Despite all the skepticism I have about some products from the German brand Gardena, especially about the sprinklers, I am an all the bigger fan of the Gardena water distributor automatic. How to use this and why there is currently no comparable product on the market, I describe in the following blog post.

First of all: In order to be able to use the automatic water distributor, you need a suitable watering computer. This is a watering computer with the ability to carry out at least 6 watering cycles in one day. Only certain irrigation computers can do that.

So why do you need the automatic water distributor?

As soon as the water consumption of the planned sprinklers exceeds the capacity of the water connection or the pump, you are forced to divide the irrigation into several sectors. It is then no longer poured all at once, but the sectors are irrigated one after the other. This is the usual case, operating the irrigation system with only one sector, only works for very small systems and is rather the exception. If 2 sectors are sufficient, then you still have the option of an irrigation computer with 2 outputs or sparsely offered computers with 3 or 4 outputs, at the latest from 5 sectors you only have the following two alternatives:

  • Control via irrigation computer and solenoid valves
  • Control via irrigation computer and automatic water distributor

The first alternative is the method used almost exclusively in the professional sector: the entrance to the sectors is opened and closed again using solenoid valves. In the initial state, all valves are closed, as soon as sector 1 is to be irrigated, solenoid valve 1 upstream of the sector opens, after the end of the programmed irrigation time it closes again and solenoid valve 2 continues in the same way. There is a separate type of irrigation computer for controlling the solenoid valves. In these irrigation computers, the solenoid valve is not built into the computer, but the computer transmits impulses via a cable connection, which control the solenoid valves located elsewhere, e.g. in a valve box. The pipeline is not routed to the computer, but to the solenoid valves. The irrigation computer requires a power connection (except for 9 volt valves).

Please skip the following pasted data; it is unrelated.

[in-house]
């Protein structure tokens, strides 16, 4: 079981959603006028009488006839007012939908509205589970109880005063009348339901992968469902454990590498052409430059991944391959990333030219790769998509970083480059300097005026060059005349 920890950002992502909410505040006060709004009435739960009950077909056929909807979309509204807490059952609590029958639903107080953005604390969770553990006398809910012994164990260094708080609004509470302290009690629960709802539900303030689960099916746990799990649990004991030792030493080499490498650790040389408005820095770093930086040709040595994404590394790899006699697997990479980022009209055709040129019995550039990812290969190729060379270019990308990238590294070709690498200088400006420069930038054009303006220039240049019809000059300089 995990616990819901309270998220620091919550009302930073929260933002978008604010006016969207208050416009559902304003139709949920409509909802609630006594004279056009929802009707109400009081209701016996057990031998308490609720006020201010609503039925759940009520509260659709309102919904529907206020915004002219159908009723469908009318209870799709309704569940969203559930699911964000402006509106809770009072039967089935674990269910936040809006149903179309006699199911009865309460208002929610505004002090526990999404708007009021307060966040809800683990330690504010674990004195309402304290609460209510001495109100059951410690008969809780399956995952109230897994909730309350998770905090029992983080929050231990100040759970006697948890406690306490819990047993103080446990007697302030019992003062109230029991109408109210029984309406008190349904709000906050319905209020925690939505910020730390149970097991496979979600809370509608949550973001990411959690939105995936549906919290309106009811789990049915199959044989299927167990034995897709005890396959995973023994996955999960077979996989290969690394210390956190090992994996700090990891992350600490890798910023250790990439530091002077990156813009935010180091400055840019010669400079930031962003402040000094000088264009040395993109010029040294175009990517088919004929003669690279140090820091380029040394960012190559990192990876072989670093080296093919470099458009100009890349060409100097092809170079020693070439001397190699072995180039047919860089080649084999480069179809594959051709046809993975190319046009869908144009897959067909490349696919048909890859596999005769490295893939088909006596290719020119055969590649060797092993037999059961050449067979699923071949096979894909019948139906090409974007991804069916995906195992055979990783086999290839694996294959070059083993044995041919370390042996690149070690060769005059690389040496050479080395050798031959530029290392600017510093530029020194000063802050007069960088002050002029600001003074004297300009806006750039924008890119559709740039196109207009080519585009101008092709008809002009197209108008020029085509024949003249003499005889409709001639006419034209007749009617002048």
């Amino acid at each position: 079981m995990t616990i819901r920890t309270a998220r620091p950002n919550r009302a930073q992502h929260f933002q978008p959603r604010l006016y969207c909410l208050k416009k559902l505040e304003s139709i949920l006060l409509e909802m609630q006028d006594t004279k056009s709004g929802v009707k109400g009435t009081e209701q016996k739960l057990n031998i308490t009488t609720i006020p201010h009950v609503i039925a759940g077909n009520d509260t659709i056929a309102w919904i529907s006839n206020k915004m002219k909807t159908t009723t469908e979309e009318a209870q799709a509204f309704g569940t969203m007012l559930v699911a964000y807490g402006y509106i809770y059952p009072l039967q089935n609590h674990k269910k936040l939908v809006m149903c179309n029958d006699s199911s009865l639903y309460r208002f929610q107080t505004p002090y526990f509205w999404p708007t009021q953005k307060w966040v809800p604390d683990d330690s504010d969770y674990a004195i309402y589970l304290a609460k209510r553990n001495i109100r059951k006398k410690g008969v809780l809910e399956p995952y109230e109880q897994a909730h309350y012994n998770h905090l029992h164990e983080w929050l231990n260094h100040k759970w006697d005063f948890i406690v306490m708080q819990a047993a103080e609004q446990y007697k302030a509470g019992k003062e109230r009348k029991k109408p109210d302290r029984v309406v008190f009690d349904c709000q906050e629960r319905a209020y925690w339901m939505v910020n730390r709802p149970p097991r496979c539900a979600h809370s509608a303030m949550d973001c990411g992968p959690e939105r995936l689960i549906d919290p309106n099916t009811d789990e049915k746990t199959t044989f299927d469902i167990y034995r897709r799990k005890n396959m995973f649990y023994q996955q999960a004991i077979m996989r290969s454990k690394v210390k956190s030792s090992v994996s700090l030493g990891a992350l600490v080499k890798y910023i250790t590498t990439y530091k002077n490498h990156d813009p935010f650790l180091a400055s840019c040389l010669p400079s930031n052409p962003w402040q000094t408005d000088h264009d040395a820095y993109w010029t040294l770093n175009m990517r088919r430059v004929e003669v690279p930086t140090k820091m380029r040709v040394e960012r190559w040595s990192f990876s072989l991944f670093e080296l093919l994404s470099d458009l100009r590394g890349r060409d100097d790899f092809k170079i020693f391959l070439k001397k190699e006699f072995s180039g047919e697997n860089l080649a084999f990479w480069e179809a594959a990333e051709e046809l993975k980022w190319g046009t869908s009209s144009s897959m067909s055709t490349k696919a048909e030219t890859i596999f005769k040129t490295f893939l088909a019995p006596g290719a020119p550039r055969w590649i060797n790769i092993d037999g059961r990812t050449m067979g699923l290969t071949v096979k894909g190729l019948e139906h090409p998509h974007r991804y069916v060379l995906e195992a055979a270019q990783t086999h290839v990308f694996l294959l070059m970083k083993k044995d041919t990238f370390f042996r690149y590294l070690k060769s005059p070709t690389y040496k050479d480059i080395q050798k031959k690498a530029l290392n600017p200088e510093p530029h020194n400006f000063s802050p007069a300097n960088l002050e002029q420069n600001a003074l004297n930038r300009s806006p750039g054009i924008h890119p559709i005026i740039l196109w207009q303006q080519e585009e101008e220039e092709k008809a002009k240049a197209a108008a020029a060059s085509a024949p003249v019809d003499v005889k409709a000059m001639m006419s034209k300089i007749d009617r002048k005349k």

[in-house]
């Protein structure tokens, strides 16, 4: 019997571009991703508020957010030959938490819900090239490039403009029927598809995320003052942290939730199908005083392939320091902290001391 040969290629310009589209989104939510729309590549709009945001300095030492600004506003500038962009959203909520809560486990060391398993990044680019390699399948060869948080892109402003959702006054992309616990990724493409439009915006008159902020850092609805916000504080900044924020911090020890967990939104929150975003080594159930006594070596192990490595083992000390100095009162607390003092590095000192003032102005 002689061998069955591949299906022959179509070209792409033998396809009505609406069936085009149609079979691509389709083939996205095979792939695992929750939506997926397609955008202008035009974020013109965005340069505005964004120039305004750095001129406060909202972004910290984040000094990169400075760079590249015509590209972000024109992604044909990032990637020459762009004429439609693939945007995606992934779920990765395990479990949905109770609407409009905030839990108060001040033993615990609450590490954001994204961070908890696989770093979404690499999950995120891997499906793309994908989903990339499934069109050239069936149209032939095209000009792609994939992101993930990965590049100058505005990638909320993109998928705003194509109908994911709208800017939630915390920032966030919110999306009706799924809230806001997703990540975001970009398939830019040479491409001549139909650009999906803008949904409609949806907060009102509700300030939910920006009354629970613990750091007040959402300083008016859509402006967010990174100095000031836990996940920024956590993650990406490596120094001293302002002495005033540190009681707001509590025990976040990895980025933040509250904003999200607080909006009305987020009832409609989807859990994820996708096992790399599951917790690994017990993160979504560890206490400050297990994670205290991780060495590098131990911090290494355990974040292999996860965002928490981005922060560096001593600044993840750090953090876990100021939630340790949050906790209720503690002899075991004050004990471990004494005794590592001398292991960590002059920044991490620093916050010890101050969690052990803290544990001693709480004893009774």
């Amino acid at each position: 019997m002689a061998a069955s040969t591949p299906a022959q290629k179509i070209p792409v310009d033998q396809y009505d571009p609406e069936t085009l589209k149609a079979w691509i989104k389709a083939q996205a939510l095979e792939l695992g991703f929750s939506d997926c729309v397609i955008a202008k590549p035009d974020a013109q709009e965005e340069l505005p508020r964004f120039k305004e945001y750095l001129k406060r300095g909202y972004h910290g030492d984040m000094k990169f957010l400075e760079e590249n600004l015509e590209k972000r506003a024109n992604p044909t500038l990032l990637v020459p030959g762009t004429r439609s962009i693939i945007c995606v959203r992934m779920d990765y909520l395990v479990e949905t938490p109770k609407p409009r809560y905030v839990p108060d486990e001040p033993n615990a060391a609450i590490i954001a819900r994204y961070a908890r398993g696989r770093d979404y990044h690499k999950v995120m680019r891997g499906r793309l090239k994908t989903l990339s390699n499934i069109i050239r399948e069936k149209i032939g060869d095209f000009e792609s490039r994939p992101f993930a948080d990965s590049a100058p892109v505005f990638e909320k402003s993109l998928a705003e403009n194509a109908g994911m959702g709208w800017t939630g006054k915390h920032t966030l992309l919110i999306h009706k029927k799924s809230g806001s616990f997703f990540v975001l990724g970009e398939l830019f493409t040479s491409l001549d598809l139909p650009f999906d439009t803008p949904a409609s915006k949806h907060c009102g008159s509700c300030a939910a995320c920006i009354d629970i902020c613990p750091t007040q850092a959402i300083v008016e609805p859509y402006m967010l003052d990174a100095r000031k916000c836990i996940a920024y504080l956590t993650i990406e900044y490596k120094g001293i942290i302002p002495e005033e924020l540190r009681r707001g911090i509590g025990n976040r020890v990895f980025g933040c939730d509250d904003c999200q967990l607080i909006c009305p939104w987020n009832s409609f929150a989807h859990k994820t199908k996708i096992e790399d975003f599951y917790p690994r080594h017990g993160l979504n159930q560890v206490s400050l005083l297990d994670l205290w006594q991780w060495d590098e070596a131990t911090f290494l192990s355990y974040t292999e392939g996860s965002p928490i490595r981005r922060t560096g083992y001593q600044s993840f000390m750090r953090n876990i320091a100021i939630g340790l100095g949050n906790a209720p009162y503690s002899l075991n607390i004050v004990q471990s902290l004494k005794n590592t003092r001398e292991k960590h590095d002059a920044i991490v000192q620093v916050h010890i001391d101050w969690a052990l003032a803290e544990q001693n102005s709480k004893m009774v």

This variant works perfectly, but for one or the other it can be oversized or too complicated to implement or even too expensive. Then the second alternative with the automatic water distributor comes into play. This is cheaper and has a very low complexity. The installation is very easy and quick and it can be broken or defective during operation.

Gardena automatic water distributor on Amazon:

How does the automatic water distributor work?

No power connection is required to use the automatic water distributor: the automatic water distributor works purely mechanically, without any electronics, and the type of irrigation computer required for operation is battery-operated. The irrigation computer is attached directly to a water tap or after a pump. A 3/4 inch hose connection is connected from the computer to the inlet of the automatic water distributor.

Automatic water distributor connected to the irrigation computer

Alternatively, the automatic water distributor can also be operated hanging. To do this, the mounting plate (see right picture) must be mounted on the wall with screws and the water distributor hung on it.

The automatic water distributor has six threaded outlets. A sector can be connected to each of these outputs. This can either be done by connecting the pipeline pipes directly using the appropriate connectors, but it is better to use 3/4 inch hose connections. These are then either connected directly to the appropriate pipeline pipe or optically elegant junction boxes are used for this purpose.

Example of a connection to a water socket

Example of a direct connection to the pipeline pipe

The automatic water distributor always runs through its six outlets in a fixed order (counterclockwise, the outlets are marked with the numbers 1 to 6 on the device). This is done by means of a mechanism that is tensioned at the start of irrigation by the pressure of the water flowing through it and as soon as irrigation ends and the pressure decreases it jumps to the next position. This closes the currently watered outlet and opens the connection to the next outlet. This process is repeated every time the water runs through, the sixth time you jump the circle closes and the water distributor has returned to the starting point.